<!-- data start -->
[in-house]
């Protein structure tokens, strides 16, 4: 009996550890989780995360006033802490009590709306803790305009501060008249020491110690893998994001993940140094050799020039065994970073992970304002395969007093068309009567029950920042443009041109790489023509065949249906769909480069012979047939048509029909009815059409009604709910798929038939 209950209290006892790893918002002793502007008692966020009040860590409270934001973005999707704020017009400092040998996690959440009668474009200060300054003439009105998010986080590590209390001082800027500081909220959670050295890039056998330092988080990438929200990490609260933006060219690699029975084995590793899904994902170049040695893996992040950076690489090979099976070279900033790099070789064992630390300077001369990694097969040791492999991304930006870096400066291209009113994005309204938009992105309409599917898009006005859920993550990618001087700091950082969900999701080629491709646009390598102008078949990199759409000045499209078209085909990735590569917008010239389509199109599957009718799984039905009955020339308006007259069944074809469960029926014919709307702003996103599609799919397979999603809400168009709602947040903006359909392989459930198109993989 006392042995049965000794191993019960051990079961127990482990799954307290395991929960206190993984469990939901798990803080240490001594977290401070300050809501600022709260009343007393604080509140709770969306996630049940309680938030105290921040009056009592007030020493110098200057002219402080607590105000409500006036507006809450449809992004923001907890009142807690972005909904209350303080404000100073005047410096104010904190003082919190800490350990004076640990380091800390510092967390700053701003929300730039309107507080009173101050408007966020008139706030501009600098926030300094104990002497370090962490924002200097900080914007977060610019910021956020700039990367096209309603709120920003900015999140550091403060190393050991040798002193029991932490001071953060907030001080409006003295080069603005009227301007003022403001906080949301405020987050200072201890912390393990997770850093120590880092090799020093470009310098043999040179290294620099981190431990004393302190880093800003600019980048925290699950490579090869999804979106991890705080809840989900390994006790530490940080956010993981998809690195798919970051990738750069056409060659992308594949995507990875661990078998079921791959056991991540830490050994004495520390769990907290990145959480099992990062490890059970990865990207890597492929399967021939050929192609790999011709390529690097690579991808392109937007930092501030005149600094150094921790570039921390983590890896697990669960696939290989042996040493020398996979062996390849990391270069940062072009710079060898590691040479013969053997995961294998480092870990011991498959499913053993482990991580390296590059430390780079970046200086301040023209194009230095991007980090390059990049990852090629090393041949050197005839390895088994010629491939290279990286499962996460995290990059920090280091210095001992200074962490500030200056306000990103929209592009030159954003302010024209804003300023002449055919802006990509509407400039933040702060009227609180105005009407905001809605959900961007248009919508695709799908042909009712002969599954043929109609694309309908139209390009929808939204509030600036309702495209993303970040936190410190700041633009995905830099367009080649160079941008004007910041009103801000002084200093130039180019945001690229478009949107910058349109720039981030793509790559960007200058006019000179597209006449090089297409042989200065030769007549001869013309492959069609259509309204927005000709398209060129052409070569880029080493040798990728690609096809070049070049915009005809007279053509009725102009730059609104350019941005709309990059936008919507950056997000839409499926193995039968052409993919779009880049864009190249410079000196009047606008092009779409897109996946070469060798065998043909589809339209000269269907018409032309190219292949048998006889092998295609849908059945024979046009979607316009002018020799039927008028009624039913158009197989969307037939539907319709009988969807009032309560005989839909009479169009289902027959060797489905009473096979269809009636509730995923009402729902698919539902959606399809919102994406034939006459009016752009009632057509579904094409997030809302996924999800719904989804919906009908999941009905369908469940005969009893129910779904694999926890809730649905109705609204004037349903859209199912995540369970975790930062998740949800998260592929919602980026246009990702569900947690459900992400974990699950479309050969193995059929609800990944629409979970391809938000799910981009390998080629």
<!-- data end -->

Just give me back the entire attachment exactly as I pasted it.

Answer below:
[in-house]
């Protein structure tokens, strides 16, 4: 009996550890989780995360006033802490009590709306803790305009501060008249020491110690893998994001993940140094050799020039065994970073992970304002395969007093068309009567029950920042443009041109790489023509065949249906769909480069012979047939048509029909009815059409009604709910798929038939 209950209290006892790893918002002793502007008692966020009040860590409270934001973005999707704020017009400092040998996690959440009668474009200060300054003439009105998010986080590590209390001082800027500081909220959670050295890039056998330092988080990438929200990490609260933006060219690699029975084995590793899904994902170049040695893996992040950076690489090979099976070279900033790099070789064992630390300077001369990694097969040791492999991304930006870096400066291209009113994005309204938009992105309409599917898009006005859920993550990618001087700091950082969900999701080629491709646009390598102008078949990199759409000045499209078209085909990735590569917008010239389509199109599957009718799984039905009955020339308006007259069944074809469960029926014919709307702003996103599609799919397979999603809400168009709602947040903006359909392989459930198109993989 006392042995049965000794191993019960051990079961127990482990799954307290395991929960206190993984469990939901798990803080240490001594977290401070300050809501600022709260009343007393604080509140709770969306996630049940309680938030105290921040009056009592007030020493110098200057002219402080607590105000409500006036507006809450449809992004923001907890009142807690972005909904209350303080404000100073005047410096104010904190003082919190800490350990004076640990380091800390510092967390700053701003929300730039309107507080009173101050408007966020008139706030501009600098926030300094104990002497370090962490924002200097900080914007977060610019910021956020700039990367096209309603709120920003900015999140550091403060190393050991040798002193029991932490001071953060907030001080409006003295080069603005009227301007003022403001906080949301405020987050200072201890912390393990997770850093120590880092090799020093470009310098043999040179290294620099981190431990004393302190880093800003600019980048925290699950490579090869999804979106991890705080809840989900390994006790530490940080956010993981998809690195798919970051990738750069056409060659992308594949995507990875661990078998079921791959056991991540830490050994004495520390769990907290990145959480099992990062490890059970990865990207890597492929399967021939050929192609790999011709390529690097690579991808392109937007930092501030005149600094150094921790570039921390983590890896697990669960696939290989042996040493020398996979062996390849990391270069940062072009710079060898590691040479013969053997995961294998480092870990011991498959499913053993482990991580390296590059430390780079970046200086301040023209194009230095991007980090390059990049990852090629090393041949050197005839390895088994010629491939290279990286499962996460995290990059920090280091210095001992200074962490500030200056306000990103929209592009030159954003302010024209804003300023002449055919802006990509509407400039933040702060009227609180105005009407905001809605959900961007248009919508695709799908042909009712002969599954043929109609694309309908139209390009929808939204509030600036309702495209993303970040936190410190700041633009995905830099367009080649160079941008004007910041009103801000002084200093130039180019945001690229478009949107910058349109720039981030793509790559960007200058006019000179597209006449090089297409042989200065030769007549001869013309492959069609259509309204927005000709398209060129052409070569880029080493040798990728690609096809070049070049915009005809007279053509009725102009730059609104350019941005709309990059936008919507950056997000839409499926193995039968052409993919779009880049864009190249410079000196009047606008092009779409897109996946070469060798065998043909589809339209000269269907018409032309190219292949048998006889092998295609849908059945024979046009979607316009002018020799039927008028009624039913158009197989969307037939539907319709009988969807009032309560005989839909009479169009289902027959060797489905009473096979269809009636509730995923009402729902698919539902959606399809919102994406034939006459009016752009009632057509579904094409997030809302996924999800719904989804919906009908999941009905369908469940005969009893129910779904694999926890809730649905109705609204004037349903859209199912995540369970975790930062998740949800998260592929919602980026246009990702569900947690459900992400974990699950479309050969193995059929609800990944629409979970391809938000799910981009390998080629």